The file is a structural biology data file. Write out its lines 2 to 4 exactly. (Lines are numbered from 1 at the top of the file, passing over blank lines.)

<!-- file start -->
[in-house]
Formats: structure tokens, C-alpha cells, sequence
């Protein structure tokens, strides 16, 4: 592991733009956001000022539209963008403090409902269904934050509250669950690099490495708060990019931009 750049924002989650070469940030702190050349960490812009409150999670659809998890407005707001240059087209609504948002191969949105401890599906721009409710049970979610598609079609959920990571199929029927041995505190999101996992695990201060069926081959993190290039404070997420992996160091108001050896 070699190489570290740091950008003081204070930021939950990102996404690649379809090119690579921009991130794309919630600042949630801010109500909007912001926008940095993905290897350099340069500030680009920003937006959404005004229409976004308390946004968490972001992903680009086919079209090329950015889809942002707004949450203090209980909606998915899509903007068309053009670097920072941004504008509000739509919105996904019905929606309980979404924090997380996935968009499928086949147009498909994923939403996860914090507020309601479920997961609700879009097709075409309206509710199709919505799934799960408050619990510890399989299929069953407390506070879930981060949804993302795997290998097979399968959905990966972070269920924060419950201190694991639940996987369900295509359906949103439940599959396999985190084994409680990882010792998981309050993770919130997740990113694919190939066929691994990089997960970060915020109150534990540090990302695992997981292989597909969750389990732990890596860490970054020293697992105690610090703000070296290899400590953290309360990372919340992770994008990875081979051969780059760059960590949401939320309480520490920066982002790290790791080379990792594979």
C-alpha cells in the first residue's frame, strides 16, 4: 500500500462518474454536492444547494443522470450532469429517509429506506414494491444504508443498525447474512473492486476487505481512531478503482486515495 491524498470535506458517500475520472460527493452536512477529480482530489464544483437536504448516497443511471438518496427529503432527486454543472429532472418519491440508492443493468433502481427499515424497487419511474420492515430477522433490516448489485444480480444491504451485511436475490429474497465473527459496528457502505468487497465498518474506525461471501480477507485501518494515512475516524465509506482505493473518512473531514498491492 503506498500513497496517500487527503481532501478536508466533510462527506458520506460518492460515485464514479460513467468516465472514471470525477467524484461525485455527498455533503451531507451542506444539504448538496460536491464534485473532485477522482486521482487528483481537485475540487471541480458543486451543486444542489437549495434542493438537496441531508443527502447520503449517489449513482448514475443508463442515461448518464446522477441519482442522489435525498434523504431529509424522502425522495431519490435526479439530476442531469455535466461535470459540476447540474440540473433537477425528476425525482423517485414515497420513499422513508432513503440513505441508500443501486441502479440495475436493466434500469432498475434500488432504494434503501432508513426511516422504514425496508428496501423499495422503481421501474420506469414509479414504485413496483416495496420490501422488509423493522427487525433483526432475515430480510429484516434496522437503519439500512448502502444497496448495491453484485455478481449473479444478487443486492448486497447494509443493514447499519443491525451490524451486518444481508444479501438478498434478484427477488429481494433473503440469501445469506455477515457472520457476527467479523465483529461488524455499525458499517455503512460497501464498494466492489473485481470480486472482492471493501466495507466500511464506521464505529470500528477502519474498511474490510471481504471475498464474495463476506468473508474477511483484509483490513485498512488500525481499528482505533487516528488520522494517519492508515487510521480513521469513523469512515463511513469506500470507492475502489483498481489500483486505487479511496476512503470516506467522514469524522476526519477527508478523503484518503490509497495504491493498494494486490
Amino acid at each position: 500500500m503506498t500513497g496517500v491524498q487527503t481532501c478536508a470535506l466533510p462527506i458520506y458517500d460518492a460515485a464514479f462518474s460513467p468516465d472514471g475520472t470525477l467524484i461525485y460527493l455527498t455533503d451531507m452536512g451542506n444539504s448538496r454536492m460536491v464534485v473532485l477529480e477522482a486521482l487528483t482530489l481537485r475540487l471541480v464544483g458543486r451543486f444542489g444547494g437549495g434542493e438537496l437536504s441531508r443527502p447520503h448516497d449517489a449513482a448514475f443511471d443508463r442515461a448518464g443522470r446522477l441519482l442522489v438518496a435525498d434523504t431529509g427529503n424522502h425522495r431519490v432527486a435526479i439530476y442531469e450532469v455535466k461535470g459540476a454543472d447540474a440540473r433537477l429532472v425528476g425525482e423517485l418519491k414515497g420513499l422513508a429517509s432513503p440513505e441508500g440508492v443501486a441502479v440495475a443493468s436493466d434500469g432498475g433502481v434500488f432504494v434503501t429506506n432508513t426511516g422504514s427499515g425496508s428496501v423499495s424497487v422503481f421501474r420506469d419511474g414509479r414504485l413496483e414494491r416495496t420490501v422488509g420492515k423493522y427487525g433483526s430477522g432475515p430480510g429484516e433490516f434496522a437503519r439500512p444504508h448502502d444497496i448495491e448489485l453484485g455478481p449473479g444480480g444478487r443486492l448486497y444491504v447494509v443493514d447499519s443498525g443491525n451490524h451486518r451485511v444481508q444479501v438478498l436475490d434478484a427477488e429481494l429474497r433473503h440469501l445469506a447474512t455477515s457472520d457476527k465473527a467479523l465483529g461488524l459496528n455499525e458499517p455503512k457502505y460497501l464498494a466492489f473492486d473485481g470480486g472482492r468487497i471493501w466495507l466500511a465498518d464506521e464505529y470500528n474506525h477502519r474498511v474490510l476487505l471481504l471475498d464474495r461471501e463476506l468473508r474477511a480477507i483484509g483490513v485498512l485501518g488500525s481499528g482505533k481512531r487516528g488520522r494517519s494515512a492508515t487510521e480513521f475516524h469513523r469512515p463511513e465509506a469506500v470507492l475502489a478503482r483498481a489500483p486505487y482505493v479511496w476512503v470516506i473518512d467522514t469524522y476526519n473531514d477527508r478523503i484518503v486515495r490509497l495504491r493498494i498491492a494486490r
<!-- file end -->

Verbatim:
Formats: structure tokens, C-alpha cells, sequence
């Protein structure tokens, strides 16, 4: 592991733009956001000022539209963008403090409902269904934050509250669950690099490495708060990019931009 750049924002989650070469940030702190050349960490812009409150999670659809998890407005707001240059087209609504948002191969949105401890599906721009409710049970979610598609079609959920990571199929029927041995505190999101996992695990201060069926081959993190290039404070997420992996160091108001050896 070699190489570290740091950008003081204070930021939950990102996404690649379809090119690579921009991130794309919630600042949630801010109500909007912001926008940095993905290897350099340069500030680009920003937006959404005004229409976004308390946004968490972001992903680009086919079209090329950015889809942002707004949450203090209980909606998915899509903007068309053009670097920072941004504008509000739509919105996904019905929606309980979404924090997380996935968009499928086949147009498909994923939403996860914090507020309601479920997961609700879009097709075409309206509710199709919505799934799960408050619990510890399989299929069953407390506070879930981060949804993302795997290998097979399968959905990966972070269920924060419950201190694991639940996987369900295509359906949103439940599959396999985190084994409680990882010792998981309050993770919130997740990113694919190939066929691994990089997960970060915020109150534990540090990302695992997981292989597909969750389990732990890596860490970054020293697992105690610090703000070296290899400590953290309360990372919340992770994008990875081979051969780059760059960590949401939320309480520490920066982002790290790791080379990792594979």
C-alpha cells in the first residue's frame, strides 16, 4: 500500500462518474454536492444547494443522470450532469429517509429506506414494491444504508443498525447474512473492486476487505481512531478503482486515495 491524498470535506458517500475520472460527493452536512477529480482530489464544483437536504448516497443511471438518496427529503432527486454543472429532472418519491440508492443493468433502481427499515424497487419511474420492515430477522433490516448489485444480480444491504451485511436475490429474497465473527459496528457502505468487497465498518474506525461471501480477507485501518494515512475516524465509506482505493473518512473531514498491492 503506498500513497496517500487527503481532501478536508466533510462527506458520506460518492460515485464514479460513467468516465472514471470525477467524484461525485455527498455533503451531507451542506444539504448538496460536491464534485473532485477522482486521482487528483481537485475540487471541480458543486451543486444542489437549495434542493438537496441531508443527502447520503449517489449513482448514475443508463442515461448518464446522477441519482442522489435525498434523504431529509424522502425522495431519490435526479439530476442531469455535466461535470459540476447540474440540473433537477425528476425525482423517485414515497420513499422513508432513503440513505441508500443501486441502479440495475436493466434500469432498475434500488432504494434503501432508513426511516422504514425496508428496501423499495422503481421501474420506469414509479414504485413496483416495496420490501422488509423493522427487525433483526432475515430480510429484516434496522437503519439500512448502502444497496448495491453484485455478481449473479444478487443486492448486497447494509443493514447499519443491525451490524451486518444481508444479501438478498434478484427477488429481494433473503440469501445469506455477515457472520457476527467479523465483529461488524455499525458499517455503512460497501464498494466492489473485481470480486472482492471493501466495507466500511464506521464505529470500528477502519474498511474490510471481504471475498464474495463476506468473508474477511483484509483490513485498512488500525481499528482505533487516528488520522494517519492508515487510521480513521469513523469512515463511513469506500470507492475502489483498481489500483486505487479511496476512503470516506467522514469524522476526519477527508478523503484518503490509497495504491493498494494486490